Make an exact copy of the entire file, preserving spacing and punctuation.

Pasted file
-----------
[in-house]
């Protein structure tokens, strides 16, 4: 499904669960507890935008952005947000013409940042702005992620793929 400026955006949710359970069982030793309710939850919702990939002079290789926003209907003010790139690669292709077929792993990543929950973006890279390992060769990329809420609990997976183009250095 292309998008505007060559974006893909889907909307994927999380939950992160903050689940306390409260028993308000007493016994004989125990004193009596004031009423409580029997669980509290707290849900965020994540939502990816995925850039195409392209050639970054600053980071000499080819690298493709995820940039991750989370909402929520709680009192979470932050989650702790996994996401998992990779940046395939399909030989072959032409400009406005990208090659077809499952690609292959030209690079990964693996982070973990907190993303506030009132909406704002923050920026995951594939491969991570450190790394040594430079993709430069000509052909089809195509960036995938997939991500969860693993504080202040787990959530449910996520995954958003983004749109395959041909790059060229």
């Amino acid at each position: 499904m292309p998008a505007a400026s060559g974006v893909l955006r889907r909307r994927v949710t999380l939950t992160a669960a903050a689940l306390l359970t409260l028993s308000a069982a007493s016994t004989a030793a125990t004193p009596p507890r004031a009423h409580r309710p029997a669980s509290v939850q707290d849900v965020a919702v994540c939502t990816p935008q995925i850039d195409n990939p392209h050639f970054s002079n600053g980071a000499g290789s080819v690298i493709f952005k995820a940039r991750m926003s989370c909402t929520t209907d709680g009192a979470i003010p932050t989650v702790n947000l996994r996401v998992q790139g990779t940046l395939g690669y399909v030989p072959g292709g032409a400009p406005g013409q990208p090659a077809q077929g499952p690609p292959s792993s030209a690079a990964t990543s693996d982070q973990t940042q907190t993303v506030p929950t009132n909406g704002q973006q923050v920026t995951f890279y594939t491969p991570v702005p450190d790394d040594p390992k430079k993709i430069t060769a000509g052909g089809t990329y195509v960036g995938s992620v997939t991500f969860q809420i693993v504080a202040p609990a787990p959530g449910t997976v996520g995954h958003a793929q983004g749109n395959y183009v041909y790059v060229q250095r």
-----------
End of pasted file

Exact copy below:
[in-house]
């Protein structure tokens, strides 16, 4: 499904669960507890935008952005947000013409940042702005992620793929 400026955006949710359970069982030793309710939850919702990939002079290789926003209907003010790139690669292709077929792993990543929950973006890279390992060769990329809420609990997976183009250095 292309998008505007060559974006893909889907909307994927999380939950992160903050689940306390409260028993308000007493016994004989125990004193009596004031009423409580029997669980509290707290849900965020994540939502990816995925850039195409392209050639970054600053980071000499080819690298493709995820940039991750989370909402929520709680009192979470932050989650702790996994996401998992990779940046395939399909030989072959032409400009406005990208090659077809499952690609292959030209690079990964693996982070973990907190993303506030009132909406704002923050920026995951594939491969991570450190790394040594430079993709430069000509052909089809195509960036995938997939991500969860693993504080202040787990959530449910996520995954958003983004749109395959041909790059060229």
């Amino acid at each position: 499904m292309p998008a505007a400026s060559g974006v893909l955006r889907r909307r994927v949710t999380l939950t992160a669960a903050a689940l306390l359970t409260l028993s308000a069982a007493s016994t004989a030793a125990t004193p009596p507890r004031a009423h409580r309710p029997a669980s509290v939850q707290d849900v965020a919702v994540c939502t990816p935008q995925i850039d195409n990939p392209h050639f970054s002079n600053g980071a000499g290789s080819v690298i493709f952005k995820a940039r991750m926003s989370c909402t929520t209907d709680g009192a979470i003010p932050t989650v702790n947000l996994r996401v998992q790139g990779t940046l395939g690669y399909v030989p072959g292709g032409a400009p406005g013409q990208p090659a077809q077929g499952p690609p292959s792993s030209a690079a990964t990543s693996d982070q973990t940042q907190t993303v506030p929950t009132n909406g704002q973006q923050v920026t995951f890279y594939t491969p991570v702005p450190d790394d040594p390992k430079k993709i430069t060769a000509g052909g089809t990329y195509v960036g995938s992620v997939t991500f969860q809420i693993v504080a202040p609990a787990p959530g449910t997976v996520g995954h958003a793929q983004g749109n395959y183009v041909y790059v060229q250095r």